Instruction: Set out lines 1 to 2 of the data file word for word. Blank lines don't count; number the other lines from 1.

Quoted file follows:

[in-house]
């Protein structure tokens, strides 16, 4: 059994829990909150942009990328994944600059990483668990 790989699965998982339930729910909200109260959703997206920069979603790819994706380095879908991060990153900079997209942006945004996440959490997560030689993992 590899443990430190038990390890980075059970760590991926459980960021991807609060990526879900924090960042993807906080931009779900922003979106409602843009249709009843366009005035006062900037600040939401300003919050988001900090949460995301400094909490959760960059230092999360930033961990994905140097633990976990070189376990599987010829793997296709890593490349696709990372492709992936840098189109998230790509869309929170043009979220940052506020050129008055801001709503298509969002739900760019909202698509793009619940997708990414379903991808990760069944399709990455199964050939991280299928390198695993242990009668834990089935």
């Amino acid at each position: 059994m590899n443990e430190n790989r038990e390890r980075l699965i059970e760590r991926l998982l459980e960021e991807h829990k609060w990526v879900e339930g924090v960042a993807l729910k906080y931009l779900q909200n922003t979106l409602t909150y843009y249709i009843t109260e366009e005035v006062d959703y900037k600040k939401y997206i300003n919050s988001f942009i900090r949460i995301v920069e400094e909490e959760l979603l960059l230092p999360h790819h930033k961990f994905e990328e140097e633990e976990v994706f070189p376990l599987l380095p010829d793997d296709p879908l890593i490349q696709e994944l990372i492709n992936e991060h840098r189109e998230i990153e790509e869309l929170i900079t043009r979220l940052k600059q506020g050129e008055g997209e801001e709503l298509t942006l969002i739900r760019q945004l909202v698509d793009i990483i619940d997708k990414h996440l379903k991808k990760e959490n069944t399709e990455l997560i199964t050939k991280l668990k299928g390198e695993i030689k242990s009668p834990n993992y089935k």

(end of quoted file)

[in-house]
């Protein structure tokens, strides 16, 4: 059994829990909150942009990328994944600059990483668990 790989699965998982339930729910909200109260959703997206920069979603790819994706380095879908991060990153900079997209942006945004996440959490997560030689993992 590899443990430190038990390890980075059970760590991926459980960021991807609060990526879900924090960042993807906080931009779900922003979106409602843009249709009843366009005035006062900037600040939401300003919050988001900090949460995301400094909490959760960059230092999360930033961990994905140097633990976990070189376990599987010829793997296709890593490349696709990372492709992936840098189109998230790509869309929170043009979220940052506020050129008055801001709503298509969002739900760019909202698509793009619940997708990414379903991808990760069944399709990455199964050939991280299928390198695993242990009668834990089935």